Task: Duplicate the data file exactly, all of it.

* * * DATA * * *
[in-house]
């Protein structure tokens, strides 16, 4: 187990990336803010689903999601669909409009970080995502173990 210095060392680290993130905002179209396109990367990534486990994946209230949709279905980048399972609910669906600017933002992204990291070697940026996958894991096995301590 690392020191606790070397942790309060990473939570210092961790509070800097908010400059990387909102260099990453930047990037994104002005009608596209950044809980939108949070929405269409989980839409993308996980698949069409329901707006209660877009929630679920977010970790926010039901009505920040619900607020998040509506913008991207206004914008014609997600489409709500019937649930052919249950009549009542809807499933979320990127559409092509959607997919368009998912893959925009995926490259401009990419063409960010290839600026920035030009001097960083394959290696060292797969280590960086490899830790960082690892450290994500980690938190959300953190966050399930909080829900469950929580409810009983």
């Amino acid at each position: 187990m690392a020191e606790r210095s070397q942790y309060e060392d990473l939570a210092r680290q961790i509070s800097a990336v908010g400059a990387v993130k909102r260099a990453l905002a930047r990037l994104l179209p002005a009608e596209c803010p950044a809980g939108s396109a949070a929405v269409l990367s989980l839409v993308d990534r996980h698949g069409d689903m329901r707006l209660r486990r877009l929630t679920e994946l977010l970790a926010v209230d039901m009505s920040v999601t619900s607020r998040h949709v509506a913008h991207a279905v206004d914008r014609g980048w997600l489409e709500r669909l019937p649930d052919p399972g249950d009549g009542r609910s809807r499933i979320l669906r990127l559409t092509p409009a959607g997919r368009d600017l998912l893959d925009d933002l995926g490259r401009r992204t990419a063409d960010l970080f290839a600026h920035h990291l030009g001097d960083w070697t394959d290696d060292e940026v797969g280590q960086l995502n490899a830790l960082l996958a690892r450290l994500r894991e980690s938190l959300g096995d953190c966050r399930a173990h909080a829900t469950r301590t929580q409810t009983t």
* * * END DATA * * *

[in-house]
């Protein structure tokens, strides 16, 4: 187990990336803010689903999601669909409009970080995502173990 210095060392680290993130905002179209396109990367990534486990994946209230949709279905980048399972609910669906600017933002992204990291070697940026996958894991096995301590 690392020191606790070397942790309060990473939570210092961790509070800097908010400059990387909102260099990453930047990037994104002005009608596209950044809980939108949070929405269409989980839409993308996980698949069409329901707006209660877009929630679920977010970790926010039901009505920040619900607020998040509506913008991207206004914008014609997600489409709500019937649930052919249950009549009542809807499933979320990127559409092509959607997919368009998912893959925009995926490259401009990419063409960010290839600026920035030009001097960083394959290696060292797969280590960086490899830790960082690892450290994500980690938190959300953190966050399930909080829900469950929580409810009983």
């Amino acid at each position: 187990m690392a020191e606790r210095s070397q942790y309060e060392d990473l939570a210092r680290q961790i509070s800097a990336v908010g400059a990387v993130k909102r260099a990453l905002a930047r990037l994104l179209p002005a009608e596209c803010p950044a809980g939108s396109a949070a929405v269409l990367s989980l839409v993308d990534r996980h698949g069409d689903m329901r707006l209660r486990r877009l929630t679920e994946l977010l970790a926010v209230d039901m009505s920040v999601t619900s607020r998040h949709v509506a913008h991207a279905v206004d914008r014609g980048w997600l489409e709500r669909l019937p649930d052919p399972g249950d009549g009542r609910s809807r499933i979320l669906r990127l559409t092509p409009a959607g997919r368009d600017l998912l893959d925009d933002l995926g490259r401009r992204t990419a063409d960010l970080f290839a600026h920035h990291l030009g001097d960083w070697t394959d290696d060292e940026v797969g280590q960086l995502n490899a830790l960082l996958a690892r450290l994500r894991e980690s938190l959300g096995d953190c966050r399930a173990h909080a829900t469950r301590t929580q409810t009983t």